Sunderland teenagers get a taste of engineering

Pupils take part in an engineering careers taster session at David Goldman Informatics Centre at Sunderland University.
Pupils take part in an engineering careers taster session at David Goldman Informatics Centre at Sunderland University.
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Young people in Sunderland spent the half-term break engineering themselves good futures.

A group of teenagers from Sunderland signed up to taster sessions helping them find out about careers in engineering.

Student ambassador Levinia Mathews with pupils at the David Goldman Informatics Centre.

Student ambassador Levinia Mathews with pupils at the David Goldman Informatics Centre.

The sessions were held over three days, one at the University of Sunderland, one at Nissan and one at Sunderland College.

Organised by the Engineering Development Trust, the project is focused around the places STEM - Science, Technology, Engineering and Maths - subjects can lead to.

Routes into STEM provided the Wearside Year 10 students, aged 14 and 15, the opportunity to see the options available to them after school, such as higher and further education study and apprenticeships.

Various schools around Sunderland were asked if students wanted to take part and in total 30 young people joined the scheme during their half-term holiday.

Thornhill School pupils Abi Mennear and Rhian Kilty take part in one of the engineering taster sessions.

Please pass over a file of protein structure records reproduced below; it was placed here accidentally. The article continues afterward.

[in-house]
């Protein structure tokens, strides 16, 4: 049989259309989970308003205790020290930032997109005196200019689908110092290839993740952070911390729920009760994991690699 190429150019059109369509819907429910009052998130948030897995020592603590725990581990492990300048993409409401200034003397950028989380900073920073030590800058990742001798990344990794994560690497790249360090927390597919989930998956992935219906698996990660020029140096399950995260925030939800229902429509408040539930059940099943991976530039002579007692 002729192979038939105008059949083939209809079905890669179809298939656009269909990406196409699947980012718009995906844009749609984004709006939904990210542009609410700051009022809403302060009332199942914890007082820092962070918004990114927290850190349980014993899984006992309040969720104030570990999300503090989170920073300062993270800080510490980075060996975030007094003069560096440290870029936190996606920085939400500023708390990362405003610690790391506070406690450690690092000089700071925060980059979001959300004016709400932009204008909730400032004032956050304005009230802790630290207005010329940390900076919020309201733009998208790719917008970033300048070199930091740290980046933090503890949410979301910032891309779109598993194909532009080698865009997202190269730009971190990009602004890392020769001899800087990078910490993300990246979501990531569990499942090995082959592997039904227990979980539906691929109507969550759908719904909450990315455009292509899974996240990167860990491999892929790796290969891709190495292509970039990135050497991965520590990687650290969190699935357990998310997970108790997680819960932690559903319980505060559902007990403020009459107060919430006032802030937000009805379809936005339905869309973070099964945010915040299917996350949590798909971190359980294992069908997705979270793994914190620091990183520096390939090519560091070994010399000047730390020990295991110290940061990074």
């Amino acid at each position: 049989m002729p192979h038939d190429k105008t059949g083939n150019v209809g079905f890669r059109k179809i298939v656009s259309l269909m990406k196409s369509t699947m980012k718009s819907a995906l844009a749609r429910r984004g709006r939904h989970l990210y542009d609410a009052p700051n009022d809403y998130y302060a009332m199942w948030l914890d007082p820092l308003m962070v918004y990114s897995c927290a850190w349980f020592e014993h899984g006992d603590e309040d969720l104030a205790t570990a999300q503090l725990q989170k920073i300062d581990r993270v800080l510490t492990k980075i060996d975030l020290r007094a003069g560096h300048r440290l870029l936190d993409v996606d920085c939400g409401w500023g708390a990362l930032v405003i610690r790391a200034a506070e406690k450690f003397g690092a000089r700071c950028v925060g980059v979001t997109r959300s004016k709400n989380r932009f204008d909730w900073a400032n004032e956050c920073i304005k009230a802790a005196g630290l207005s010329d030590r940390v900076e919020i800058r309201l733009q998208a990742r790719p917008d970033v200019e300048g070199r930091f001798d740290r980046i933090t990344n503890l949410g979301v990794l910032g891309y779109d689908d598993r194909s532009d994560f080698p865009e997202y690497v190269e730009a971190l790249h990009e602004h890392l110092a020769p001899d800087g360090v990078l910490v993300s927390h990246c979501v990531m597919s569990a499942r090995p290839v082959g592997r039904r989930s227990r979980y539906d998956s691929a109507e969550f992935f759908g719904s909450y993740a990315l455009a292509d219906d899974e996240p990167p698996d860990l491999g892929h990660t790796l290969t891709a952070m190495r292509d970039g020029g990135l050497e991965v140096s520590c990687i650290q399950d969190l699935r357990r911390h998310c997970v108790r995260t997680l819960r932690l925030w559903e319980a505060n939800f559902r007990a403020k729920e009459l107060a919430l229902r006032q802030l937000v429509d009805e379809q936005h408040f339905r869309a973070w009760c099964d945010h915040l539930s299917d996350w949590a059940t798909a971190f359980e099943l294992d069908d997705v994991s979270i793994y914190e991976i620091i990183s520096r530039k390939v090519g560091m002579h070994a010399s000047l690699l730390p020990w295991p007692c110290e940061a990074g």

Thornhill School pupils Abi Mennear and Rhian Kilty take part in one of the engineering taster sessions.

STEM subjects are currently topical with Government looking to nurture their growth, seeing them as a key area of opportunity for economic development.

Steve Ross, co-ordinator for the Routes into STEM project for the Engineering Trust, said: “It’s quite an important time – we’re catching the students at age 14 and 15.

“For the current economy, STEM subjects are incredibly important – we need tens of thousands more engineering students every year in the UK.

“I think students at this age have not had very much exposure to the possibility of STEM subjects to be quite honest – they might have had some work experience, which may or may not have whetted their appetite.

“Certainly talking to students, I think they come with an open mind and there’s very few of them that say ‘I definitely want to be this’. They generally don’t know, and this is a fantastic way of them just seeing what is possible.”